John Shinal's Tech Investor
Where the fat mobile margins are6/16/12 6/16/2012 (MarketWatch)
SAN FRANCISCO (MarketWatch) -- If you're wondering what
One set of data in the document -- the latest monthly version of the "State of Mobile" report, put together by mobile-ad provider
Some types of mobile content generate more-lucrative advertising rates than others, so garnering more of it should yield higher ad margins for Facebook (FB) and other Internet companies such as
Conversely, if those companies see a large percentage of their mobile traffic coming to view less-attractive content, the ongoing transition from desktop use to mobile use will yield less revenue per user and a lower profit margin.
For example, ads that are placed alongside weather- or education-related content or mobile apps consistently have had the highest average CPM (cost per 1,000 impressions) rates so far this year. In May, education-related mobile content garnered a CPM rate of 92 cents, while weather-related ads had a CPM of 89 cents.
On the other hand, ads paired with sports-, finance- or business-related content had the lowest CPMs in May, with average rates of 62 cents, 61 cents and 58 cents, respectively.
To be sure, there's an important caveat to interpreting the data. Most importantly, the mobile-advertising industry is still in its infancy, so the numbers can swing wildly from month to month.
The CPM rate for the games category, for example, rose to 75 cents in May, a rise of nearly 50% from its rate of 51 cents in March. While that rise should cheer those who are bullish on Zynga's prospects, the volatility of the number also shows why Wall Street is having a hard time figuring out how to value these new companies.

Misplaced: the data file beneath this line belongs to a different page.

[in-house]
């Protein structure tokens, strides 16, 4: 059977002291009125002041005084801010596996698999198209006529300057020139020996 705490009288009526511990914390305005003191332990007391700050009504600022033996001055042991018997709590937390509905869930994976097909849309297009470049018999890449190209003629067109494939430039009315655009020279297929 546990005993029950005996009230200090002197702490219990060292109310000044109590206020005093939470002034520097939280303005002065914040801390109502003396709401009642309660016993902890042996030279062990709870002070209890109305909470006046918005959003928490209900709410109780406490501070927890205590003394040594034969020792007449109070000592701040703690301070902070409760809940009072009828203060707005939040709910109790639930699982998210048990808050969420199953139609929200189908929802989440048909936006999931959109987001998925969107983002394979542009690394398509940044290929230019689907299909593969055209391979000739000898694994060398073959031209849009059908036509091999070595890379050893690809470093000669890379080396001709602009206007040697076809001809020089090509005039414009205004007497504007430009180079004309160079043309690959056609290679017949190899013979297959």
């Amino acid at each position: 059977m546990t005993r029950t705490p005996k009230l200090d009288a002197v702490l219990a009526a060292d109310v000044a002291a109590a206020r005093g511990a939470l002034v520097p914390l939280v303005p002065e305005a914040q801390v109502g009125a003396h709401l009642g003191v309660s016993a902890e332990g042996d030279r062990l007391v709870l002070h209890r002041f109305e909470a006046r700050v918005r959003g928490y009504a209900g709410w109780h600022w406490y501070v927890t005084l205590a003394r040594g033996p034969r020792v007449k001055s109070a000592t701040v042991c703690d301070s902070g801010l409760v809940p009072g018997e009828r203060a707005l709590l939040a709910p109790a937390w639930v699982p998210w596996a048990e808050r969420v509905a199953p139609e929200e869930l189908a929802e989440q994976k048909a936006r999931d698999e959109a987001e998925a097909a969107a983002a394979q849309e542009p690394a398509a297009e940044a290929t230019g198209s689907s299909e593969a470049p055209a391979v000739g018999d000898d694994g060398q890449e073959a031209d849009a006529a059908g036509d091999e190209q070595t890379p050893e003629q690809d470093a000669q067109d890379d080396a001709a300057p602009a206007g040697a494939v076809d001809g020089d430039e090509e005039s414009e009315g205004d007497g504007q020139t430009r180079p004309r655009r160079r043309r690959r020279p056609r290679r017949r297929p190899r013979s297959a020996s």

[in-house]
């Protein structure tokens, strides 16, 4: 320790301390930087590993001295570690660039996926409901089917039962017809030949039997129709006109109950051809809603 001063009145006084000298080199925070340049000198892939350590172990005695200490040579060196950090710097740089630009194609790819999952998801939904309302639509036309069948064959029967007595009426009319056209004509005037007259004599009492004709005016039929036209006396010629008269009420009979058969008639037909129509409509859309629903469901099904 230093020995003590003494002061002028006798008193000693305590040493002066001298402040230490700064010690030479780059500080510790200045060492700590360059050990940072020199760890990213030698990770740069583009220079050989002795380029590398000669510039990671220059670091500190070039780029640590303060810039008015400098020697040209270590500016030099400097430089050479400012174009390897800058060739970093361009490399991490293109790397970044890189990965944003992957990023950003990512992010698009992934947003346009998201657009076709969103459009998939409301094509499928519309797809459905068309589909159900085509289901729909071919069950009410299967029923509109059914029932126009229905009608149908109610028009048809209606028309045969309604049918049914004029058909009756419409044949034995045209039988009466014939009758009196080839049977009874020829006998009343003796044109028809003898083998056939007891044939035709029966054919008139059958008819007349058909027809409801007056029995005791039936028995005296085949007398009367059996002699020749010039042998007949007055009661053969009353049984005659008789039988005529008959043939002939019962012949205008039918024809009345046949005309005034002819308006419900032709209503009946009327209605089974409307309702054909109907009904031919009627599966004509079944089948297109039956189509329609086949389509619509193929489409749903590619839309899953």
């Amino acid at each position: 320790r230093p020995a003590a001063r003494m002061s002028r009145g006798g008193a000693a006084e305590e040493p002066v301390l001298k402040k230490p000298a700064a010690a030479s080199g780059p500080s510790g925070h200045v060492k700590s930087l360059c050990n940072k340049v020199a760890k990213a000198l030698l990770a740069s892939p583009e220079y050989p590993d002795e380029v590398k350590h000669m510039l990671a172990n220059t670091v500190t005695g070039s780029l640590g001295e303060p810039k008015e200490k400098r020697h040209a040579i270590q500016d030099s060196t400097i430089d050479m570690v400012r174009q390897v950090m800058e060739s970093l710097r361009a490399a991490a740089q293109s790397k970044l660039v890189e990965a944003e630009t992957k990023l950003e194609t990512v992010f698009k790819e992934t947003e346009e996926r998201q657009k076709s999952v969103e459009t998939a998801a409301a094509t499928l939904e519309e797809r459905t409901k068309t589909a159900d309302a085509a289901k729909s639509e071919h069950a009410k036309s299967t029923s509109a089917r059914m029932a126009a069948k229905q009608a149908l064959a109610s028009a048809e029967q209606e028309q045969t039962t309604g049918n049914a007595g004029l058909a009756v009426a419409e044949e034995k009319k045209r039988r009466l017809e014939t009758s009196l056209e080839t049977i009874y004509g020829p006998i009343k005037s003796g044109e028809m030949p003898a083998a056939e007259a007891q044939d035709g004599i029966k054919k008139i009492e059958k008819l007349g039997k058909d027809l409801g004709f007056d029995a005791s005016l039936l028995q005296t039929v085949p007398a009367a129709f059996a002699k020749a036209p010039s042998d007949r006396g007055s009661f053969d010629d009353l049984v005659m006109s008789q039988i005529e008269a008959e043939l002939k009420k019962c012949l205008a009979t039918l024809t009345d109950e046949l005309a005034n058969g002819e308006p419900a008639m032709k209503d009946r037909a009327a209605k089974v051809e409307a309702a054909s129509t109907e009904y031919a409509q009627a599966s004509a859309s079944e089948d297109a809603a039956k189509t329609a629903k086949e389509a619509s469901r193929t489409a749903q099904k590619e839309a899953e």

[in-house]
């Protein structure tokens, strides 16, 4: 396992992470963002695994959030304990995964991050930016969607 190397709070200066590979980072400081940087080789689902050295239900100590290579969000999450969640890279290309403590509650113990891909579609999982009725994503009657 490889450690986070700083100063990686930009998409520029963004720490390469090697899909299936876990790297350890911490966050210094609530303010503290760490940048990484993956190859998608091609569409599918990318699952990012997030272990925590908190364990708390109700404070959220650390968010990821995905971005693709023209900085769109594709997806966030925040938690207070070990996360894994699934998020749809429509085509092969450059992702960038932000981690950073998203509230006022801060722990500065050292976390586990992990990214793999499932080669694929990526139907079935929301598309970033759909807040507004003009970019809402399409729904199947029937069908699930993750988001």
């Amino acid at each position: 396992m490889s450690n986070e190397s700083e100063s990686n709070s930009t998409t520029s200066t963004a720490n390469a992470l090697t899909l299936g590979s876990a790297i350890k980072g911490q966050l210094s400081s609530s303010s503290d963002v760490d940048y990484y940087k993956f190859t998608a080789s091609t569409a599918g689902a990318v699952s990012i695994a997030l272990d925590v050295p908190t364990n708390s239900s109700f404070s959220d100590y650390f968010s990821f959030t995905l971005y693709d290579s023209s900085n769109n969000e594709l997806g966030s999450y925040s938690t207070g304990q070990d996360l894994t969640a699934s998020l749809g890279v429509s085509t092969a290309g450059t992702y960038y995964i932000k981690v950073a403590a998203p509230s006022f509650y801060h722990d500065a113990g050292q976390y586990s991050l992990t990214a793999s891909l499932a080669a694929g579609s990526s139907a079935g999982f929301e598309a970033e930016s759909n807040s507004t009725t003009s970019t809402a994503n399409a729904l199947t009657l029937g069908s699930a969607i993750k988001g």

Even so, education and weather have shown to have staying power. Those two types of content -- known as verticals in online-marketing circles -- also topped the mobile list in March, with weather-related ads earning an average CPM of $1.24, while the education vertical garnered a rate of $1.17.
This suggests that mobile platforms with large amounts of education and weather content will support higher profit margins.
Low-budget, but gaining
Overall, mobile advertising isn't nearly as lucrative as ads served onto desktop platforms. In March, for example, desktop advertising earned an average CPM of $3.50, five times the average mobile CPM of 75 cents, according to that month's report.
This is one reason investors grew more skeptical of Facebook's prospects after its amended IPO filing showed a growing number of its users were coming via its mobile platform.
Facebook's first-quarter financial report bears out that trend. While its ad revenue surged 37% year over year, its average revenue per user fell 1% as its number of mobile users skyrocketed 69%.
Yet the growing mobile trend is affecting older Internet companies as well.
The best news in the latest version of the "State of Mobile" report, which was released June 12, is that marketers are offering more expensive products and services for mobile users, and that consumers are getting more comfortable using mobile devices to spend.
The size of the average mobile transaction on the Velti platform rose 9% in May to $3.22, compared with three months earlier, the report said. The most frequently purchased items include in-game currency, donations and software downloads.
So if you're trying to figure what the raft of newly public Internet names are worth, keep an eye on CPM trends for different verticals. Those figures can give you an idea which types of content will support higher advertising margins -- and which may become commoditized most quickly.